We pressed on with the garden today. First item on the menu was to cut the remaining sleeper for the base of the second raised bed. It was the sleeper for short sides so it need to be cut twice to produce two 50" beams. Again, it was done with a combination of angle grinder and hand saw.
Once finished we levelled the sleepers with sand underneath them, and drilled & pinned the two nearest the first bed. We didn't pin the far end because we'd run out of coached screws. That turned out to be one of those blessing in disguise things :-) - see fettling below. But it did mean we could fill the gap between the beds with gravel and see what the final effect would look like. We're very pleased with it :-)
Looking at the further end of the raised bed, we realised the garden width varies as you go done it's length. The space between the raised bed and the south-facing long bed was shrinking.
It was only a matter of a couple of inches, and normally I don't think you'd notice it - certainly we hadn't until now, but these are rather critical inches. This happens when your trying to get the most out of the garden and are using every square foot for a purpose, you start to notice the inches. Note, I didn't say what purposes, btw. It doesn't have to be "productive" in the classic sense. An area where you can just sit with friends and enjoy the garden is just as productive as a raised bed. At least I hope so because otherwise our patio is 135 sq ft of wasted space :-)
Anyway the missing inches ... when sitting on the edge of the raised bed, we want to be able to work on the long bed with our feet straight - it's more comfortable that way. We umm'ed and argh'ed a bit, and cogitated and discussed, and decided to adjust the width of the raised beds to ensure that we can always sit comfortably. It's more work as we'll have to re-cut one long side sleeper on the second bed, and means the raised beds won't be exactly square ... or exactly the same size for that matter, but who cares.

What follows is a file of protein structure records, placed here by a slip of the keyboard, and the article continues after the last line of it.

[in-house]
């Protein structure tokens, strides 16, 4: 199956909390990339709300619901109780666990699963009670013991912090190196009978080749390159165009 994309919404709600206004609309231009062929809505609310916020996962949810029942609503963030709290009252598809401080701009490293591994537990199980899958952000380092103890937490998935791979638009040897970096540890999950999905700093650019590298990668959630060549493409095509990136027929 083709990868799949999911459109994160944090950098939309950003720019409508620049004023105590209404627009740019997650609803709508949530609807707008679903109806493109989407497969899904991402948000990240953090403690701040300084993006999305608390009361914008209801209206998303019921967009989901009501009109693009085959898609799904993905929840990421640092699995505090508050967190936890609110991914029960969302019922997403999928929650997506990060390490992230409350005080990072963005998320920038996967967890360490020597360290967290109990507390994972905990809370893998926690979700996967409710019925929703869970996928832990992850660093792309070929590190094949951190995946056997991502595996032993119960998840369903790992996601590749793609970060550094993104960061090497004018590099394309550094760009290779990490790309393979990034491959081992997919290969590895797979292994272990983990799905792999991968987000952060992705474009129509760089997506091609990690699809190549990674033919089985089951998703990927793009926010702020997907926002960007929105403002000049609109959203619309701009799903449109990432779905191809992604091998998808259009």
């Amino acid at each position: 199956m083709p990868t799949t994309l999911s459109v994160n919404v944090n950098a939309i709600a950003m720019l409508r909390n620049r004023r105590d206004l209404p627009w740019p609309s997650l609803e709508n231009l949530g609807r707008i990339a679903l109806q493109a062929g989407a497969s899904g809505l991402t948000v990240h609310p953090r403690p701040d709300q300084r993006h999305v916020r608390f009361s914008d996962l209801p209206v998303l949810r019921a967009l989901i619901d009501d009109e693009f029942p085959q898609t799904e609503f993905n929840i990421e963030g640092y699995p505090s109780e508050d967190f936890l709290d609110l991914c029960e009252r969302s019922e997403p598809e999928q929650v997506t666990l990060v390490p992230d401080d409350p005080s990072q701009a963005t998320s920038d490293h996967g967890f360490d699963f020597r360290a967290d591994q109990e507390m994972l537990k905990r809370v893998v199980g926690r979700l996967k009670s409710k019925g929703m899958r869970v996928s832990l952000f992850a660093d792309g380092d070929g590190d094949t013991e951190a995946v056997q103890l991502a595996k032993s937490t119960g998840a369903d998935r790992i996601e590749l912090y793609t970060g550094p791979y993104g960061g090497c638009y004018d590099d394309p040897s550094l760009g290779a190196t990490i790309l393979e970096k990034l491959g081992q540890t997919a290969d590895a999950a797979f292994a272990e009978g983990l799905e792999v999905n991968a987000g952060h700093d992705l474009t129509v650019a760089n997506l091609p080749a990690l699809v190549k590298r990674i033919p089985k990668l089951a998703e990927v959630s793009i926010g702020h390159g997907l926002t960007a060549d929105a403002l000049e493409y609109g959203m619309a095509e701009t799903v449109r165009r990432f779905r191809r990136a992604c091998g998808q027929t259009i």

If your going to do something, it should be done properly. And properly is not always the same as symmetrically :-)
The Mushroom Bed
We still had a pile of earth from digging out the foundations of the path in the middle of the garden. Deciding that we needed that space for the gravel and the rest of the sand, we thought we'd complete the build of the mushroom bed and fill it . That would use most of the earth. The rest could go in the bottom of the first raised bed.
Last week we'd cut the boards for the mushroom bed so the materials. Andie and already raked and levelled the area, in a way there's not much more to say about this part of the project, it all went so smoothly :-). We screwed and pegged the bed together. It's 14ft x 20in being made up of four 7ft planks for the long sides and three 20in planks for the width. That's two ends plates and a spacer for the middle. They were all treated identically, painted with bitumen paint on the bottom and inside face, and with Creocote on the top and outside face. The only exception was the spacer that was painted with bitumen paint on both faces.
Once it was completed we filled it with the earth we'd dug out for the path. The earth is not very good - it's mostly clay, but we're going to place a good layer of horse manure on the top and let the worms work their magic over the winter by drawing it down into the bed.
First Raised Bed (and hiding the spoil)
The little bit of earth that was left from the path we put in the bottom of the first bed. It's going to be used for the kitchen plants so a little bit of clay in the bottom wouldn't make any difference. But first we paineted the inside of the sleepers with bitumen paint. It's probably not necessary, but it'll just add an additional layer of protection. The amount of effort we're putting into this we really don't want have to do this again :-).
End of the Week
So that was it for this week.